Tourism operators back bigger crab size limits

Jackson Lavell-LeeBusselton Dunsborough Times
Email Jackson Lavell-Lee
Siesta Park Director Greg Tickle and fishing enthusiast Graham Morris say that winter is the best season for crabbing in the Geographe area. Inset: Most male crabs caught in summer are too small.
Camera IconSiesta Park Director Greg Tickle and fishing enthusiast Graham Morris say that winter is the best season for crabbing in the Geographe area. Inset: Most male crabs caught in summer are too small. Credit: Busselton-Dunsborough Times, Jackson Lavell-Lee

Bigger sizing limits for recreational crabbing catches have been endorsed by local tourism operators amid a bid to sustain the population of blue swimmer crabs.

The Times reported on November 9 that local fisherman had urged the Department of Primary Industries and Regional Development — Fisheries to avoid a blanket ban on Geographe Bay’s winter crabbing season due to its “unique fishing experience”.

Siesta Park director Greg Tickle said a proposed ban on winter crabbing would hurt his business and the extended tourism market.

“If they want to protect spawning females then I’ll take the hit on sizing, they’re 127mm across the shell at the moment, I wouldn’t mind 130mm,” he said.

Other proposed management actions include a male- only method, a smaller catch limit or a night-time curfew.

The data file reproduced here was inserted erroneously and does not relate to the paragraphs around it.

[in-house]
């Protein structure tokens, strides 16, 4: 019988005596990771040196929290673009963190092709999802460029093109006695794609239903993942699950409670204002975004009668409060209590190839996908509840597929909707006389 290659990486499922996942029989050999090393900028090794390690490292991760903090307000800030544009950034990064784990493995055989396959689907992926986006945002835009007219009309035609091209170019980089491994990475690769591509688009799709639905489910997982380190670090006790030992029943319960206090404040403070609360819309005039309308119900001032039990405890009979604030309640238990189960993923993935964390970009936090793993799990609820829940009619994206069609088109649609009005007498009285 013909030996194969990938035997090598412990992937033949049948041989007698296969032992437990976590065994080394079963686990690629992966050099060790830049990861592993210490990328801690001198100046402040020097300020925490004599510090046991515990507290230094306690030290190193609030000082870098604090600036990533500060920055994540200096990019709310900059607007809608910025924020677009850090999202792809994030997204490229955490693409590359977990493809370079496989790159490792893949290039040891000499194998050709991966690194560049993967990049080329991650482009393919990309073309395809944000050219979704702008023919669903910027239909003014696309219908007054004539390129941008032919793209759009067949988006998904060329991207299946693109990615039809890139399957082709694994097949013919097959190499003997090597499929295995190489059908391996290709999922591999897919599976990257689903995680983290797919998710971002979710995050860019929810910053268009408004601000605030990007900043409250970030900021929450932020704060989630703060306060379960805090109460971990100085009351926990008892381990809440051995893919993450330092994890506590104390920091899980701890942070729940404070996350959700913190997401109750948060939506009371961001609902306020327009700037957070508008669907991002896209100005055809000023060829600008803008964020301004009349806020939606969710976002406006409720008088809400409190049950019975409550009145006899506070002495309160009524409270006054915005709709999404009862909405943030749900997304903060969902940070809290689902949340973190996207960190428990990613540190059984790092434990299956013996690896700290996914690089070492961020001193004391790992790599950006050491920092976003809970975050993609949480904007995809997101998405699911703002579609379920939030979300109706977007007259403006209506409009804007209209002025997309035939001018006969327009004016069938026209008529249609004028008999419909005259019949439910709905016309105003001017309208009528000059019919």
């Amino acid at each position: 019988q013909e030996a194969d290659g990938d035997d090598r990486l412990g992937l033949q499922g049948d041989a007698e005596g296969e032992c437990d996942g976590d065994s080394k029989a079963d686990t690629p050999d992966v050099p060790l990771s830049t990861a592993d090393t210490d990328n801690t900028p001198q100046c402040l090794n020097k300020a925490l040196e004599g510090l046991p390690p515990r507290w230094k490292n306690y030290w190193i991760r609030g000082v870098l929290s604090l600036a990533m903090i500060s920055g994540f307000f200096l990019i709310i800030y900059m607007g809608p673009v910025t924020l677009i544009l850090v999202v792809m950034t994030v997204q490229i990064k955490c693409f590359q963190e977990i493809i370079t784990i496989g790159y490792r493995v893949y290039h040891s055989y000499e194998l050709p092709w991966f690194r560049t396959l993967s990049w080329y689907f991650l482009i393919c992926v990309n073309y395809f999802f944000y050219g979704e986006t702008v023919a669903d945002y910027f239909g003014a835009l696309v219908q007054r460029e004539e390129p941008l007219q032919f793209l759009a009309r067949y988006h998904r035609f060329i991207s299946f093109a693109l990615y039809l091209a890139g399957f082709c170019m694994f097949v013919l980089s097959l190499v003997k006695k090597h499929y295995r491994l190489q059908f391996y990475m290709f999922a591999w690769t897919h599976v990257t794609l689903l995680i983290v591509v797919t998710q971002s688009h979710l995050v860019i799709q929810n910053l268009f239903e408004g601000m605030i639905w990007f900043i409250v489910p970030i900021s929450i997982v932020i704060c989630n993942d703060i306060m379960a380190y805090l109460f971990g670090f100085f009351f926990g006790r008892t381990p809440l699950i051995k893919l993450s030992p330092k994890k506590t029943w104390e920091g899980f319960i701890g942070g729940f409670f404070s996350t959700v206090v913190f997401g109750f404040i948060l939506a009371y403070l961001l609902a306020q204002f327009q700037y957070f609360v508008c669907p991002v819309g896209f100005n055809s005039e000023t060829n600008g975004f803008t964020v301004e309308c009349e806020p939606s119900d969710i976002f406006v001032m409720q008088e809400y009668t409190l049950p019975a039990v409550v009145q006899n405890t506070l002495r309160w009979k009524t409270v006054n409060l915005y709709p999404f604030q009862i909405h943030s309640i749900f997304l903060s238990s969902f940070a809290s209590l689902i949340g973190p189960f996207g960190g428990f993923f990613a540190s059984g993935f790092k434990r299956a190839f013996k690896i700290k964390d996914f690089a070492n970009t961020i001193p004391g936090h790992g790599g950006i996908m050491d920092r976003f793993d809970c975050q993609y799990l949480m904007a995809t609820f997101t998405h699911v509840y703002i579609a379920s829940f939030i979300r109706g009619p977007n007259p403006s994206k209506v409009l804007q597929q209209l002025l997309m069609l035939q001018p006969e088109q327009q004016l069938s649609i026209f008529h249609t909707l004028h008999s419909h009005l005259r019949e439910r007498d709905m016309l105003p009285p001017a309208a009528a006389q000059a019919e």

Ninety per cent of WA’s recreational crabbing occurs in the Peel and South West regions.

Fisheries said after weighing the options they identified broad-scale seasonal closures (May to December) as the most balanced management option.

“A closure from May-December would take away the most important traditional crabbing time enjoyed by locals and visitors to Geographe Bay,” Mr Tickle said

“We can’t have knee-jerk reactions that will cost businesses and cause the dissatisfaction of tourists.”

A survey recently conducted by Recfishwest said the impact on tourism associated with blue swimmer crabs should be considered when developing management actions.

However, there is a strong desire from Fisheries for management to be consistent across the lower west coast.

Recfishwest chief executive Andrew Rowland said that Geographe Bay was “unique” where the best crabbing occurred in spring.

“We support different management arrangements that support the best crab fishing experience even if it means different rules in different areas,” he said.

Naturaliste Game and Sport Fishing Club member Graham Morris said Geographe Bay was the end of the line for crab migration, therefore populations varied.

“There’s not enough policing of people who catch small crabs, you can’t keep them if you want to be crabbing in future years,” he said.

The summer season produces many spawning female crabs and small male crabs in Geographe Bay, while bigger males are more popular in the Peel region.

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